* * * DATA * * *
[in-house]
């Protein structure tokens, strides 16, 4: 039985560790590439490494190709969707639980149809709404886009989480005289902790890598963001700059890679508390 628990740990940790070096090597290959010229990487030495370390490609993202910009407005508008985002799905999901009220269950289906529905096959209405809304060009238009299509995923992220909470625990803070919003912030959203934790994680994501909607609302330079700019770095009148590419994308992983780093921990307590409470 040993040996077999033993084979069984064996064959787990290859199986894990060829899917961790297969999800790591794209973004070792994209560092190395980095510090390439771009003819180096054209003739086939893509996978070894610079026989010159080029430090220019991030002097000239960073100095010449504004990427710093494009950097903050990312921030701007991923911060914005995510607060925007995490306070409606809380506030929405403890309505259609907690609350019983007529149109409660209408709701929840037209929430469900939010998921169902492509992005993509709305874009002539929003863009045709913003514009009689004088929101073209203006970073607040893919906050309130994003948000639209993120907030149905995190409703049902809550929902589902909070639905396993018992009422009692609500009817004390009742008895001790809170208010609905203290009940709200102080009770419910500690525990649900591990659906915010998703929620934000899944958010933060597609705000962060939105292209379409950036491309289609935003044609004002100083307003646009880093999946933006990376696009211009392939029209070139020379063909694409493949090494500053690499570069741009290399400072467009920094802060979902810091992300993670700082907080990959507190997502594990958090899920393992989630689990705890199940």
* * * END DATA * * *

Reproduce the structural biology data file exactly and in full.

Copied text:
[in-house]
């Protein structure tokens, strides 16, 4: 039985560790590439490494190709969707639980149809709404886009989480005289902790890598963001700059890679508390 628990740990940790070096090597290959010229990487030495370390490609993202910009407005508008985002799905999901009220269950289906529905096959209405809304060009238009299509995923992220909470625990803070919003912030959203934790994680994501909607609302330079700019770095009148590419994308992983780093921990307590409470 040993040996077999033993084979069984064996064959787990290859199986894990060829899917961790297969999800790591794209973004070792994209560092190395980095510090390439771009003819180096054209003739086939893509996978070894610079026989010159080029430090220019991030002097000239960073100095010449504004990427710093494009950097903050990312921030701007991923911060914005995510607060925007995490306070409606809380506030929405403890309505259609907690609350019983007529149109409660209408709701929840037209929430469900939010998921169902492509992005993509709305874009002539929003863009045709913003514009009689004088929101073209203006970073607040893919906050309130994003948000639209993120907030149905995190409703049902809550929902589902909070639905396993018992009422009692609500009817004390009742008895001790809170208010609905203290009940709200102080009770419910500690525990649900591990659906915010998703929620934000899944958010933060597609705000962060939105292209379409950036491309289609935003044609004002100083307003646009880093999946933006990376696009211009392939029209070139020379063909694409493949090494500053690499570069741009290399400072467009920094802060979902810091992300993670700082907080990959507190997502594990958090899920393992989630689990705890199940």